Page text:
Good Friday by Rev Gayle Taylor

As we draw near to the end of this Holy week we reach the day we call Good Friday. Not a day associated with good things when we think of the behaviour of the people who led Jesus to the cross and the suffering he then experienced there. However, knowing, as we do, that this is not the end of the story of Jesus, over the centuries this day became known as “God’s Friday” and eventually that name transformed in language and in meaning into the “Good Friday” we observe as Christians today. Throughout this Holy week journey we have shared words and material from the “Spill the Easter Story with Fischy” group of which I am part. Today’s material has been prepared and chosen by Rev Peter Johnston of Ferryhill Parish Church, Aberdeen.


Today is a difficult day,
it is a day when we think about endings,
about how sometimes good things stop,
and sometimes we have to say goodbye.
It is a day to remember
that not everything in life is easy,
sometimes it can really hurt.
And it is a day to remember
that Jesus has been right there with us,
facing the worst that the bullies could throw at him.

HYMN to remember our Holy week journey so far – The Servant King

Reading: Mark chapter 15, verses 37-39:

Then Jesus cried out in a loud voice and died.

When Jesus died, the curtain in the Temple split into two pieces. The tear started at the top and tore all the way to the bottom. The army officer that was standing there before the cross saw what happened when Jesus died. The officer said, “This man really was the Son of God!”

Dramatised reading:

Reflection for Good Friday:

All-Age Prayer

God we know that bad things don’t last for ever.
On this day that we call Good Friday it got really bad for you.

And then, when it was too late,
people realised that you really were God’s son.

So we remember the bad things that you endured for us:
how you took on everything that is wrong, 
everything that keeps us back from doing what is right,
everything that keeps us from being your friends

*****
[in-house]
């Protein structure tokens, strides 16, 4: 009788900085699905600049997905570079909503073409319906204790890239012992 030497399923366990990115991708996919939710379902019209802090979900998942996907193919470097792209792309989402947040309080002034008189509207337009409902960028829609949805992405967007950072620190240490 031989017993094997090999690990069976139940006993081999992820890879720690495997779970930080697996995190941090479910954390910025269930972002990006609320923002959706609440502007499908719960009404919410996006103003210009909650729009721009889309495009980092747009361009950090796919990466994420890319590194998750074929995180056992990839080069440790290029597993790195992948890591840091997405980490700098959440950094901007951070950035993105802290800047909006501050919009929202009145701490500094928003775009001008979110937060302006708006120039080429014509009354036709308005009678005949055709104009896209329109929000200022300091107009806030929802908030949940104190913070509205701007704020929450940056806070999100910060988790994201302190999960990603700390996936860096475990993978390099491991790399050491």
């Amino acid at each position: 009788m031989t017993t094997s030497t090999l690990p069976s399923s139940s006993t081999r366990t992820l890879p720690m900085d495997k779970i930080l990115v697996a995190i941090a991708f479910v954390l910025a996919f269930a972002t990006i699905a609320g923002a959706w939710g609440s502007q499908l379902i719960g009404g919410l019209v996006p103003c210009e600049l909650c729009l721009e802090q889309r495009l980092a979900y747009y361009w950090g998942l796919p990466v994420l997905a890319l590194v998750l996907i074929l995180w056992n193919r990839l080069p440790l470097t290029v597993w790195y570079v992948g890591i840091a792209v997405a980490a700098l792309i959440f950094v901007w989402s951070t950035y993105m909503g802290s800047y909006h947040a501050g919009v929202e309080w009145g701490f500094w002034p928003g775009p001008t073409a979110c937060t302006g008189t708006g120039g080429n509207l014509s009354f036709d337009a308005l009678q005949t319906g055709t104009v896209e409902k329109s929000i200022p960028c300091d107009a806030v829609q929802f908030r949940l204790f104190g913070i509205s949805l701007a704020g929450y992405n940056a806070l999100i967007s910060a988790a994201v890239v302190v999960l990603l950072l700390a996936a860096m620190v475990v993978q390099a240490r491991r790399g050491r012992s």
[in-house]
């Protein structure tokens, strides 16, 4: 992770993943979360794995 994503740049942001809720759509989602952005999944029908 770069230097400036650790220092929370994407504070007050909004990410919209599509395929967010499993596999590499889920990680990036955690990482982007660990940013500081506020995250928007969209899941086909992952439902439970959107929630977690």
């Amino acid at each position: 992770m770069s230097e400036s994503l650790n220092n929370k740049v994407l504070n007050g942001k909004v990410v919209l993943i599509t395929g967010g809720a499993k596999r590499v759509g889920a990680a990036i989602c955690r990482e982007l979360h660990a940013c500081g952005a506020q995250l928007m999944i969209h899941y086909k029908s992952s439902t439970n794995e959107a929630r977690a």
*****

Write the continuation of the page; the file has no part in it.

and you carried all those when you died on the cross
so that we could be free.

You showed us what real love is by dying for us.

Today, when we have the chance to show love
by staying at home, by keeping our distance
so that others might live,
help us to do the right thing
and, while we are at home,
may we take the opportunity to think more
about all that you did for us
and about what we can do for one another to show love.

And may we keep remembering
that bad things don’t last forever.


Today’s thing to make and do:

Good Friday Activity

You will need: hammer, nails and some bits of wood (or cardboard), an old bed sheet or piece of cloth you no longer need, felt tip pens, scissors.

Supervised by adults nail two pieces of wood together into a cross shape, and each time you hammer a nail into the wood take some time to think about something that hurts other people and have the children write or draw a picture to represent that on the cloth (e.g. violence, climate change, bullying, coronavirus). If you do not have access to pieces of wood, you could cut out a cross from cardboard. When you have finished adding nails to the wood and thoughts to the sheet then make a snip with the scissors at one end of the sheet and gather everyone around the sheet, holding on to the edges of the sheet rip it into two pieces.

Keep the cross and pieces of cloth to use tomorrow.

[Note that on Easter morning you may want to place an Easter egg in that place having removed the cross after the children have gone to bed.]

Today’s Spill the Easter Story with Fischy video for during the day or for 7pm when church services would take place this evening.